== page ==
To some people, the sneaker industry might not seem very sexy—but Sonny Vaccaro, the man who introduced Michael Jordan to Nike and helped broker the landmark deal in 1984, has blazed an operatic arc in his career, filled with hundreds of millions of dollars in deals, world superstars, and gut-wrenching betrayals.
By befriending Jordan’s mother, Deloris, in the early 1980s, the Trafford, Pennsylvania, native ended up signing Jordan to the athlete’s first shoe contract before Jordan had played a single game for the Chicago Bulls. The deal, which gave Jordan a piece of Air Jordan profits, catapulted Nike to the front of the shoe industry and revolutionized sports marketing. (According to one estimate, Jordan made over $1 billion from Nike by 2020.) In the decades since, Vaccaro was fired from Nike, allegedly investigated by the FBI as part of an investigation into corporate espionage, hired by Adidas (where he signed Kobe Bryant as a high school student), and then, according to Vaccaro, burned by Adidas over what he says was supposed to be a $100 million deal with LeBron James. (Adidas ended up offering James less money, lining his deal with incentives instead; James signed with Nike.) Vaccaro resigned shortly after.
Vaccaro hasn’t just advocated for athletes in the shoe industry, though—he cofounded the Dapper Dan Roundball Classic, a showcase for high school players, in the 1960s; launched the ABCD basketball camp, to help promote the country’s best players, in the 1980s; and scored a major win for college athletes in 2014 after leading a major case against the NCAA that resulted in college athletes being paid for the use of their names and images in video games and television broadcasts.
In recent years, though, Vaccaro claims that Nike has tried to minimize his role in the Jordan deal and Jordan’s growth into a global phenomenon—an allegedly revisionist history that, for Vaccaro, boiled over when he was cut entirely from ESPN’s 10-part documentary The Last Dance. (To prove his significance in Jordan’s ascendancy, Vaccaro auctioned off a pair of autographed black Air Jordan VIs that Jordan gave him after wearing them to start Game 4 of the 1991 NBA Finals.) This recent controversy is partly why Ben Affleck’s new movie, Air, is especially sweet for Vaccaro. Not only is Vaccaro played by Matt Damon, but he’s the hero of the film—putting him in the center of negotiations, as he develops a relationship with Deloris Jordan (Viola Davis) and ultimately gives a showstopping speech convincing the Jordans to sign with Nike.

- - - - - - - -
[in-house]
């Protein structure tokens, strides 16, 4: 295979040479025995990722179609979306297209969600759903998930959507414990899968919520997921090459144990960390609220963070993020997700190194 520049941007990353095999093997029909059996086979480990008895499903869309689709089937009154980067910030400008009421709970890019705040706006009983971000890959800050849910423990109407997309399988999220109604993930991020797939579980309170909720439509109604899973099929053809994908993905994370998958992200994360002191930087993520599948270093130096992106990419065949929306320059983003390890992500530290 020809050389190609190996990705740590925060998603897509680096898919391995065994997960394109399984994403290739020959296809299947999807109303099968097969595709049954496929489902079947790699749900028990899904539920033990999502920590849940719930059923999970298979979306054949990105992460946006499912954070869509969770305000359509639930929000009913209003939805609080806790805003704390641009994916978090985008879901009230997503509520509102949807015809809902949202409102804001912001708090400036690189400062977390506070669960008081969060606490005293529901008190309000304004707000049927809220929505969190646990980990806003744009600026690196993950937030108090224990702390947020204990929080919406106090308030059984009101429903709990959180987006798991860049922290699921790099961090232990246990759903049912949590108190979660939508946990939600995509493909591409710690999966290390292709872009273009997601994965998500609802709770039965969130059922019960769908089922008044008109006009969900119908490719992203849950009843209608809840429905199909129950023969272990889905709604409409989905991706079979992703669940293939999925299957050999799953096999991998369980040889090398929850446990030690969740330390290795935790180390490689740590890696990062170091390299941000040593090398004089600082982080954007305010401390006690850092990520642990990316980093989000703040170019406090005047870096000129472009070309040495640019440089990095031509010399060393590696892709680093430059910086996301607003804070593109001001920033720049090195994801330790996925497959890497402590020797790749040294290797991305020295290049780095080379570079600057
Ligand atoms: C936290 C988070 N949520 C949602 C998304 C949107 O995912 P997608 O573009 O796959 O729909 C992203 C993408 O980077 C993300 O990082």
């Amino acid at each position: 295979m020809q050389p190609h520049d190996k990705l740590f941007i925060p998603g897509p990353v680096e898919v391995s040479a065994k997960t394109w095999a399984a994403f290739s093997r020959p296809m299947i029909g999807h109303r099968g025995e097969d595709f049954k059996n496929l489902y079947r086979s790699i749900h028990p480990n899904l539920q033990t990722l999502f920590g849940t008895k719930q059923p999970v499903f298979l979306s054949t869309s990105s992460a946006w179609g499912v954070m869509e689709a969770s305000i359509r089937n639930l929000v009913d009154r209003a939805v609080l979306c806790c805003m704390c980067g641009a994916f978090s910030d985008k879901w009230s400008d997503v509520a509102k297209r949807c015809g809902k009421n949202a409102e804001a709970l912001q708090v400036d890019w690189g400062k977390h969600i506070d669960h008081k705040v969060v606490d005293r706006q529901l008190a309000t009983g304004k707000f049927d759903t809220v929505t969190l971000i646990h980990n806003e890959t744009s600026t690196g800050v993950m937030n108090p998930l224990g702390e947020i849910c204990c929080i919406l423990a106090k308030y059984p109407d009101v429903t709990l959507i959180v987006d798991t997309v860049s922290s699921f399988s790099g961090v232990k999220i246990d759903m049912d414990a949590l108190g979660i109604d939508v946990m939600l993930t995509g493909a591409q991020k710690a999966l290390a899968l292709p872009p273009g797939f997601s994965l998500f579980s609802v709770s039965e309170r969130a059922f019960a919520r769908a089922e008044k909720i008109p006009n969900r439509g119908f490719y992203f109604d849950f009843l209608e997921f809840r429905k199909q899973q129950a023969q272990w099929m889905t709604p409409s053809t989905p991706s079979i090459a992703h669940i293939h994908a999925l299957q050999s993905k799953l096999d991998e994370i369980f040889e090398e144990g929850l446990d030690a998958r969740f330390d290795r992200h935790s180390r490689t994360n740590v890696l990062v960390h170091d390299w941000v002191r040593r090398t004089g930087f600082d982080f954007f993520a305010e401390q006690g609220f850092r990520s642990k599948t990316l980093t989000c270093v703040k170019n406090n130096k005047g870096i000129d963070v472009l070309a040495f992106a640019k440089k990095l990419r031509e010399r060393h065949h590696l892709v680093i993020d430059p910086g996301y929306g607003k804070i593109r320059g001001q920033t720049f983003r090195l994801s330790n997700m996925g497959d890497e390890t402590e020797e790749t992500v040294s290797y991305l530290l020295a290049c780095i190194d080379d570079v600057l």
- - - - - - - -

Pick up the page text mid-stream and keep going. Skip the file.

Though Vaccaro says he did not get to see the Air script, even as a consultant on the film, it was informed by his words. About eight years ago, Vaccaro was the subject of a 30 for 30 episode called “Sole Man.” An intern on that show, Alex Convery, had access to Vaccaro’s transcripts and ended up writing the film, which was included on 2021’s Black List roundup of the best unproduced screenplays.
On Wednesday, the same day Air was released in theaters, Vaccaro, an energetic 83-year-old, called VF from the Palm Springs home he shares with his wife, Pam. In a long conversation, Vaccaro talked about his first conversation with Matt Damon, his memory of the landmark Jordan deal, the teenage player he’d want to sign now if he was still in the shoe industry, and much more.
Vanity Fair: When did you first hear that a movie about you was in the works?
Sonny Vaccaro: When the Rams played in the Super Bowl two years ago, [Skydance Sports president] Jon Weinbach calls me and says he and [Mandalay Entertainment founder and CEO] Peter Guber have a project they’re doing that they want me involved with and it includes Michael Jordan. That’s all they told me. Pam and I go down to Beverly Hills and for three and a half hours we have lunch with him and about 15 people. He invites me to be a part of it—as a consultant. But said, “We’re not going to share the script. You have no control over it or editing.”